She told Winfrey:
You go because you think the counselor is going to help you make your case against the other person. “Would you tell him about himself?!” … And lo and behold, counseling wasn’t that at all. It was about me exploring my sense of happiness and my voice ― the notion that you come to a relationship whole and that I couldn’t look to Barack and he couldn’t look to me to be everything. We had to make our everything on our own. What clicked in me was that I need support and I need some from him. But I needed to figure out how to build my life in a way that works for me.
Elsewhere in the memoir, which will be published on Nov. 13, Obama discusses the difficulties of being married to “somebody who has a career that swallows up everything, which is what politics is.”
Winfrey brought up a line from the book, in which Obama writes of her husband’s travels: “When it came down to it, I felt vulnerable when he was away.” The former FLOTUS told Winfrey she had to learn how to express that vulnerability to her husband:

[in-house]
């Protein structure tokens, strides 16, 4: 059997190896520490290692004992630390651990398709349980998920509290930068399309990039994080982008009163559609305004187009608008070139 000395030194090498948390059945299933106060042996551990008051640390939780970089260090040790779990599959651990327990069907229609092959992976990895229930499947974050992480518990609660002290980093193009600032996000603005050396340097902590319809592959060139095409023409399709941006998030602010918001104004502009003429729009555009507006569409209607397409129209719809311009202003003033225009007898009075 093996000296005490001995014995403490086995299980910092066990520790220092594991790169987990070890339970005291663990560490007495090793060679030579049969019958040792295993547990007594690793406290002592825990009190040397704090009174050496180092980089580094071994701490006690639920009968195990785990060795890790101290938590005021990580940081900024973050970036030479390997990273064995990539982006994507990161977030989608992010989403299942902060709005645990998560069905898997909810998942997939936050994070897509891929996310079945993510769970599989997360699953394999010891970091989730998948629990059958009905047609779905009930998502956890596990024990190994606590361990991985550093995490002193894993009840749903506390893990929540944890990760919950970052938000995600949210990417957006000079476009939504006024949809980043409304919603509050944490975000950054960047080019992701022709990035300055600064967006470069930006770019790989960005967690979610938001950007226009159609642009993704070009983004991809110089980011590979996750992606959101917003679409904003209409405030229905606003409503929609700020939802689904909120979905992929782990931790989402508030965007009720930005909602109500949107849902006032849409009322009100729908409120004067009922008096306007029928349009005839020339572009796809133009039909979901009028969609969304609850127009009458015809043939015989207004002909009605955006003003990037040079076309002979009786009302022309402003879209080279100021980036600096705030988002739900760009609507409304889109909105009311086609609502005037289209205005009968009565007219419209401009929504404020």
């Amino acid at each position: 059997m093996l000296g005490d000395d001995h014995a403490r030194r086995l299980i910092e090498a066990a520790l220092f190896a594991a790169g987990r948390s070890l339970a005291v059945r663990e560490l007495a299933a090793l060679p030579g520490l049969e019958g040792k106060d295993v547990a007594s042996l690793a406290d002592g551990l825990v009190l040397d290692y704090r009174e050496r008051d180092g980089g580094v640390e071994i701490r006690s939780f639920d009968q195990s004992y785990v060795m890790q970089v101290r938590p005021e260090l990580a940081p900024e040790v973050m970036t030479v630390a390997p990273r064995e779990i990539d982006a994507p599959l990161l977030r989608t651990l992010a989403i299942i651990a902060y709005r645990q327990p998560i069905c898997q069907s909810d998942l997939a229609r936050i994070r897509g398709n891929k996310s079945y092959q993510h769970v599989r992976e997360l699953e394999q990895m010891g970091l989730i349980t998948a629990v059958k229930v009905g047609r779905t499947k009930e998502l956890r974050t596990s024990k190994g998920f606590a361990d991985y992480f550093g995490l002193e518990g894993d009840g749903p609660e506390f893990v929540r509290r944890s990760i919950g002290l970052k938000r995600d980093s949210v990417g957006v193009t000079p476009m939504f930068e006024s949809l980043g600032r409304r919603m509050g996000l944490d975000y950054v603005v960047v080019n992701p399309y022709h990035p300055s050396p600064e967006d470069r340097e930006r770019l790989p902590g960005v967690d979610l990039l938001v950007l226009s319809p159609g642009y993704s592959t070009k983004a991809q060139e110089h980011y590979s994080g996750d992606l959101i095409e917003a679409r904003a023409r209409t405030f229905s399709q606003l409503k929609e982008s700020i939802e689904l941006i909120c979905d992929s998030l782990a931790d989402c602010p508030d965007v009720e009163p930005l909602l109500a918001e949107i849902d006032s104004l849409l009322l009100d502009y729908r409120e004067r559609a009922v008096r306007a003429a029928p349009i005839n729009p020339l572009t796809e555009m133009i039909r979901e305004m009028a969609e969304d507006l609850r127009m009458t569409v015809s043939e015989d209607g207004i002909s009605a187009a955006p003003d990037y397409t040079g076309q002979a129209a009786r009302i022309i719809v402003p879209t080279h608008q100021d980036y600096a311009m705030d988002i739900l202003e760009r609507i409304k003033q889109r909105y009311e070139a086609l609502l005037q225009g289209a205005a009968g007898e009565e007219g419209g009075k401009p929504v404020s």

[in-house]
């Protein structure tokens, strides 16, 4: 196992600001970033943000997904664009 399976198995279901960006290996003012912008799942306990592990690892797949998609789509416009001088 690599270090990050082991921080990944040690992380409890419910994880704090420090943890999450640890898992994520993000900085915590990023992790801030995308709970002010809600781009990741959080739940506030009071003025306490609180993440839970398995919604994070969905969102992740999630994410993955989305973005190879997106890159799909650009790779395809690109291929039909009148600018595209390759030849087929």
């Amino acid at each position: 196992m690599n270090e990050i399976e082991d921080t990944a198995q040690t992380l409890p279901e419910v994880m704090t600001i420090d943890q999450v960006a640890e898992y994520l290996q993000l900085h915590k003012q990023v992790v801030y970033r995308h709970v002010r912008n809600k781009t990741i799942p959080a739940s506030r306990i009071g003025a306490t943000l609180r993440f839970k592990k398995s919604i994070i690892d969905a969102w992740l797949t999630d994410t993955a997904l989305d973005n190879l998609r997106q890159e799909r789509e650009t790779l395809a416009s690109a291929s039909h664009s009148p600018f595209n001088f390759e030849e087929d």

I had to tap into those parts of me that missed him — and the sadness that came from that — so that he could understand. He didn’t understand distance in the same way. You know, he grew up without his mother in his life for most of his years, and he knew his mother loved him dearly, right? I always thought love was up close. Love is the dinner table, love is consistency, it is presence. So I had to share my vulnerability and also learn to love differently. It was an important part of my journey of becoming. Understanding how to become us.
Obama said she hopes that writing about the struggles she and Barack experienced will counter the public’s idealized version of their marriage. Marriage is hard work for any couple.
“I know that people look to me and Barack as the ideal relationship,” she told Winfrey. “I know there’s #RelationshipGoals out there. But whoa, people, slow down — marriage is hard!”
Obama’s candidness is on display throughout her book. Earlier this month, it was revealed that she details how she had a miscarriage and used in vitro fertilization to conceive the couple’s two daughters.
“I felt like I failed because I didn’t know how common miscarriages were because we don’t talk about them,” the former first lady said in an interview broadcast last week on ABC’s “Good Morning America.” “We sit in our own pain, thinking that somehow we’re broken.”